All persons who purchased retail alcoholic beverages during the period from June 1, 1970 through December 1974 from retail stores located in Lubbock County, Texas owned, operated or controlled by any of the defendants: Pinkie's, Inc., Cecil's, Inc., Crossed Keys Package Stores, Inc., All Star Company, Bob Grimes, Hubert Odom, and Kenneth Odom. A person is a retail purchaser if such purchase was not for resale or solely for profit. Retail purchases of alcoholic beverages include purchases in case lot amounts, including purchases by a private club for its members.
These interrogatories and the jury's responses read as follows:
SPECIAL ISSUE NO. ONE
Do you find from a preponderance of the evidence that an unlawful conspiracy existed to raise, fix, stabilize or maintain prices charged by defendants and others for alcoholic beverages sold in Lubbock County, Texas between June 1, 1970 through December of 1974?
ANSWER: "Such a conspiracy did exist"
SPECIAL ISSUE NO. TWO
Do you find from a preponderance of the evidence that one or more of the defendants engaged in the unlawful conspiracy, if any you have so found?
ANSWER: "Yes" as to each defendant.
SPECIAL ISSUE NO. THREE
During what period of time, if any, do you find from a preponderance of the evidence the unlawful conspiracy existed, if any you have so found?
ANSWER: "From June 1970 to December 1974"
SPECIAL ISSUE NO. FOUR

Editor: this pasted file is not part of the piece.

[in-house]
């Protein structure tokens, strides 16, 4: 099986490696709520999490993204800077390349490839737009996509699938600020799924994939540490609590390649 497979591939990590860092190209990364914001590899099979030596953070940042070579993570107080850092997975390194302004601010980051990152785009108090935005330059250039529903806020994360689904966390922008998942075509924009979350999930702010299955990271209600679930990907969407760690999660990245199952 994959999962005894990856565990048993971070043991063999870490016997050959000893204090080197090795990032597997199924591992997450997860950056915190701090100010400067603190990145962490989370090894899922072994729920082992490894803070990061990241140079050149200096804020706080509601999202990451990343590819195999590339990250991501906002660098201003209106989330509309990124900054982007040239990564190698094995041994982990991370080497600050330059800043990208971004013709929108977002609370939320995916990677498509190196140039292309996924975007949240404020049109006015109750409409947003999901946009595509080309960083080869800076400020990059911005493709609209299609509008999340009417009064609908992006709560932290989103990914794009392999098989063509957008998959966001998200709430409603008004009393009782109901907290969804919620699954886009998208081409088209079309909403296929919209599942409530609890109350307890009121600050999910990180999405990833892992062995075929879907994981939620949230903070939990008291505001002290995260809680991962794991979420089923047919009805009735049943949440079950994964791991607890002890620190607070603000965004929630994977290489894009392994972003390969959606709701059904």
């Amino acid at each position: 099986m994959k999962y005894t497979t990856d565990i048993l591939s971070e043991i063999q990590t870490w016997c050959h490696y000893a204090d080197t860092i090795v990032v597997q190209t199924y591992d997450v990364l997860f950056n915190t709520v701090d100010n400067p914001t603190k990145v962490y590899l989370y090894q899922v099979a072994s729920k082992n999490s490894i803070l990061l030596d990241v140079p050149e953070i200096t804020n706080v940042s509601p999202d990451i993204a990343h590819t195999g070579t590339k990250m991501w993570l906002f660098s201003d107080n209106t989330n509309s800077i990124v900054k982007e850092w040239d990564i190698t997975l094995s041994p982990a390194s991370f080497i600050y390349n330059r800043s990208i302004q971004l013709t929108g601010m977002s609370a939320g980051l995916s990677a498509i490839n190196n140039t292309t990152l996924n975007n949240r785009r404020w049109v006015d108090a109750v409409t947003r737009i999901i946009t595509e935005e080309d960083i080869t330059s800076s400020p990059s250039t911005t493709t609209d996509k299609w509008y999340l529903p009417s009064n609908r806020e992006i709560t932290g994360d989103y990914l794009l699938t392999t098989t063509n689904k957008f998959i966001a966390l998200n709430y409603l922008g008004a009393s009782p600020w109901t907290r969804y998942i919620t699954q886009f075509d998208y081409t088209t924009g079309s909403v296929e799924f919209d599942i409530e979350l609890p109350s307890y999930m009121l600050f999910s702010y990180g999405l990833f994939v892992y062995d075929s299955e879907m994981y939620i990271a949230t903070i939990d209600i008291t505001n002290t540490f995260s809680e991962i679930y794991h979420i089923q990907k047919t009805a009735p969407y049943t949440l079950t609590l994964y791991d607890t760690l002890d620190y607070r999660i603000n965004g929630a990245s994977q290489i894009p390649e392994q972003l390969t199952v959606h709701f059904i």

Do you find from a preponderance of the evidence that the activities of defendants in purchasing and selling alcoholic beverages occurred in interstate commerce?
ANSWER: "Defendants' activities were in interstate commerce"
SPECIAL ISSUE NO. FIVE
Do you find from a preponderance of the evidence that the activities of defendants in purchasing and selling alcoholic beverages substantially affected interstate commerce?
ANSWER: "Defendants' activities did substantially affect interstate commerce"
SPECIAL ISSUE NO. SIX
Do you find from a preponderance of the evidence that the unlawful combination or conspiracy, if any you have so found, was a proximate cause of injury to plaintiff and the class members?
ANSWER: "It was a proximate cause of injury"
SPECIAL ISSUE NO. SEVEN
Do you find from a preponderance of the evidence that plaintiff and the class members did not know of the existence of the unlawful combination or conspiracy, if any you have so found, prior to November 9, 1972, and could not have discovered the existence of such conspiracy by exercise of due diligence prior to such date?
ANSWER: "They did not know of the conspiracy and could not have discovered it by due diligence"
SPECIAL ISSUE NO. EIGHT
Do you find from a preponderance of the evidence that defendants fraudulently concealed the existence of the unlawful combination or conspiracy, if any you have so found, prior to November 9, 1972?